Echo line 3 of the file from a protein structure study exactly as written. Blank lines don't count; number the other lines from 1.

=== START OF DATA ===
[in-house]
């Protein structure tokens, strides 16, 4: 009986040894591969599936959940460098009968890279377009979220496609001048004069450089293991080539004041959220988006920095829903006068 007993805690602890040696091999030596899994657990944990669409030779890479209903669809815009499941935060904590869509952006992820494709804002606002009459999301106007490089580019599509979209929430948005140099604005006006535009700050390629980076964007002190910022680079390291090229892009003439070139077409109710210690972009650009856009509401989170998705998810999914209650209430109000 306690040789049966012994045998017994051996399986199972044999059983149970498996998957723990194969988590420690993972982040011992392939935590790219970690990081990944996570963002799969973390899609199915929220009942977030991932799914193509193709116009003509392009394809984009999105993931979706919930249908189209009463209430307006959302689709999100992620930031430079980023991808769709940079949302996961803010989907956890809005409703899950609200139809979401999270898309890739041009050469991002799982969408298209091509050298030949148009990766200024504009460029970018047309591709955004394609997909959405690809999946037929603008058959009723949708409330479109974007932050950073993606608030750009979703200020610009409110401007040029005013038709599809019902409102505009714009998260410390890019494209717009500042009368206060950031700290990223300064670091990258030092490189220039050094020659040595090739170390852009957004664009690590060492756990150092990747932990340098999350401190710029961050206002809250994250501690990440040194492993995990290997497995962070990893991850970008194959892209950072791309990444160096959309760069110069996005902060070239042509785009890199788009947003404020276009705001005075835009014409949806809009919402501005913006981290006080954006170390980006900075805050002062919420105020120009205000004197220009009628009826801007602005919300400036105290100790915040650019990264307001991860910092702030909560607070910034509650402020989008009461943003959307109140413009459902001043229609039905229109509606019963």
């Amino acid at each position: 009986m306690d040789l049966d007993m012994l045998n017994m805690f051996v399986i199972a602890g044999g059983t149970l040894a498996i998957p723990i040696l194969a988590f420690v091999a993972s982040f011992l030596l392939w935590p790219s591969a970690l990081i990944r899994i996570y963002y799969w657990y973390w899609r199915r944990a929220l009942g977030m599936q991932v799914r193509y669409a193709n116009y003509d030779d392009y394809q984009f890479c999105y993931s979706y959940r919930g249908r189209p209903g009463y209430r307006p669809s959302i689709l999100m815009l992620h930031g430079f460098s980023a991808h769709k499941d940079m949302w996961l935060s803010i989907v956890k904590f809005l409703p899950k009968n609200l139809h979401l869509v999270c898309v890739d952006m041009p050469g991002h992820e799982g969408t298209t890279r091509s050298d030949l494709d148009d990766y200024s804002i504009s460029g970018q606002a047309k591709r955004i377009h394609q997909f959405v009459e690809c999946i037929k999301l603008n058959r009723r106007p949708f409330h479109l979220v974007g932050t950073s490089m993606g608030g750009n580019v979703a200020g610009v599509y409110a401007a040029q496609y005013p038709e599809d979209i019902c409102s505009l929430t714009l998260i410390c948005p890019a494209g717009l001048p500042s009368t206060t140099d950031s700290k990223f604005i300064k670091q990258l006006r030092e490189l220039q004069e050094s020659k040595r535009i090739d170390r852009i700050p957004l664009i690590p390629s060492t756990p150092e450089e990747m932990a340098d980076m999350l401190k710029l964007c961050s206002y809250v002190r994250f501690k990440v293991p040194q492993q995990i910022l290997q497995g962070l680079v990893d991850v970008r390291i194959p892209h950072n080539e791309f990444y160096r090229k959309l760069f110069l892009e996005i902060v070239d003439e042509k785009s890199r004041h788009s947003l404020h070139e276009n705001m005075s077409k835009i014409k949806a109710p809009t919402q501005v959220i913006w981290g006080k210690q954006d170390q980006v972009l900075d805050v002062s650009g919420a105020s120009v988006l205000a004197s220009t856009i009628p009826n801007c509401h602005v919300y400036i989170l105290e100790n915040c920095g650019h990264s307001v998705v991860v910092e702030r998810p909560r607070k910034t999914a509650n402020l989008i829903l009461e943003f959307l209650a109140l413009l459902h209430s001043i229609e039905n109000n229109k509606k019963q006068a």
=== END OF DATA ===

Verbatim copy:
């Amino acid at each position: 009986m306690d040789l049966d007993m012994l045998n017994m805690f051996v399986i199972a602890g044999g059983t149970l040894a498996i998957p723990i040696l194969a988590f420690v091999a993972s982040f011992l030596l392939w935590p790219s591969a970690l990081i990944r899994i996570y963002y799969w657990y973390w899609r199915r944990a929220l009942g977030m599936q991932v799914r193509y669409a193709n116009y003509d030779d392009y394809q984009f890479c999105y993931s979706y959940r919930g249908r189209p209903g009463y209430r307006p669809s959302i689709l999100m815009l992620h930031g430079f460098s980023a991808h769709k499941d940079m949302w996961l935060s803010i989907v956890k904590f809005l409703p899950k009968n609200l139809h979401l869509v999270c898309v890739d952006m041009p050469g991002h992820e799982g969408t298209t890279r091509s050298d030949l494709d148009d990766y200024s804002i504009s460029g970018q606002a047309k591709r955004i377009h394609q997909f959405v009459e690809c999946i037929k999301l603008n058959r009723r106007p949708f409330h479109l979220v974007g932050t950073s490089m993606g608030g750009n580019v979703a200020g610009v599509y409110a401007a040029q496609y005013p038709e599809d979209i019902c409102s505009l929430t714009l998260i410390c948005p890019a494209g717009l001048p500042s009368t206060t140099d950031s700290k990223f604005i300064k670091q990258l006006r030092e490189l220039q004069e050094s020659k040595r535009i090739d170390r852009i700050p957004l664009i690590p390629s060492t756990p150092e450089e990747m932990a340098d980076m999350l401190k710029l964007c961050s206002y809250v002190r994250f501690k990440v293991p040194q492993q995990i910022l290997q497995g962070l680079v990893d991850v970008r390291i194959p892209h950072n080539e791309f990444y160096r090229k959309l760069f110069l892009e996005i902060v070239d003439e042509k785009s890199r004041h788009s947003l404020h070139e276009n705001m005075s077409k835009i014409k949806a109710p809009t919402q501005v959220i913006w981290g006080k210690q954006d170390q980006v972009l900075d805050v002062s650009g919420a105020s120009v988006l205000a004197s220009t856009i009628p009826n801007c509401h602005v919300y400036i989170l105290e100790n915040c920095g650019h990264s307001v998705v991860v910092e702030r998810p909560r607070k910034t999914a509650n402020l989008i829903l009461e943003f959307l209650a109140l413009l459902h209430s001043i229609e039905n109000n229109k509606k019963q006068a």